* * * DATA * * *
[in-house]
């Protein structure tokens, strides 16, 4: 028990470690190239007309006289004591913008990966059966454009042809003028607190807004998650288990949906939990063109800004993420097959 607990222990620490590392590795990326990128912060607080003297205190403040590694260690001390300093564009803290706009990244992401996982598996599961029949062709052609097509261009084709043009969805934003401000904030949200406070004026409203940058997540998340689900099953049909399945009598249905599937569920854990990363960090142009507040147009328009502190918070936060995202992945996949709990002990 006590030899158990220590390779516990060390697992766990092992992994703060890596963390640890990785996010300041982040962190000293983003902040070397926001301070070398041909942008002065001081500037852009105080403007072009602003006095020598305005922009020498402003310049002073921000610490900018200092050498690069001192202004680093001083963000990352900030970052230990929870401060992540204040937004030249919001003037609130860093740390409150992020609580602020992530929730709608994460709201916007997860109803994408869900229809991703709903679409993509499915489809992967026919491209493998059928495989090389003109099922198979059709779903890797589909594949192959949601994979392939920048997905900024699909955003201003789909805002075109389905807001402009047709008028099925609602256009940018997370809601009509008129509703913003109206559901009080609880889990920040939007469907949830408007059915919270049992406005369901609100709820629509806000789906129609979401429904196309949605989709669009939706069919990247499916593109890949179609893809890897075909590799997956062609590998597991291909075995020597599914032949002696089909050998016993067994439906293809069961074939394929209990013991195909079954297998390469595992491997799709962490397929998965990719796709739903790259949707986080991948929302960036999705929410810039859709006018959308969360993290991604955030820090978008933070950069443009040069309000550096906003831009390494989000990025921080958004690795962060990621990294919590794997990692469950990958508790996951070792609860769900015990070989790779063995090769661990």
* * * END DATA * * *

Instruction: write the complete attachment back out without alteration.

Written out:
[in-house]
């Protein structure tokens, strides 16, 4: 028990470690190239007309006289004591913008990966059966454009042809003028607190807004998650288990949906939990063109800004993420097959 607990222990620490590392590795990326990128912060607080003297205190403040590694260690001390300093564009803290706009990244992401996982598996599961029949062709052609097509261009084709043009969805934003401000904030949200406070004026409203940058997540998340689900099953049909399945009598249905599937569920854990990363960090142009507040147009328009502190918070936060995202992945996949709990002990 006590030899158990220590390779516990060390697992766990092992992994703060890596963390640890990785996010300041982040962190000293983003902040070397926001301070070398041909942008002065001081500037852009105080403007072009602003006095020598305005922009020498402003310049002073921000610490900018200092050498690069001192202004680093001083963000990352900030970052230990929870401060992540204040937004030249919001003037609130860093740390409150992020609580602020992530929730709608994460709201916007997860109803994408869900229809991703709903679409993509499915489809992967026919491209493998059928495989090389003109099922198979059709779903890797589909594949192959949601994979392939920048997905900024699909955003201003789909805002075109389905807001402009047709008028099925609602256009940018997370809601009509008129509703913003109206559901009080609880889990920040939007469907949830408007059915919270049992406005369901609100709820629509806000789906129609979401429904196309949605989709669009939706069919990247499916593109890949179609893809890897075909590799997956062609590998597991291909075995020597599914032949002696089909050998016993067994439906293809069961074939394929209990013991195909079954297998390469595992491997799709962490397929998965990719796709739903790259949707986080991948929302960036999705929410810039859709006018959308969360993290991604955030820090978008933070950069443009040069309000550096906003831009390494989000990025921080958004690795962060990621990294919590794997990692469950990958508790996951070792609860769900015990070989790779063995090769661990």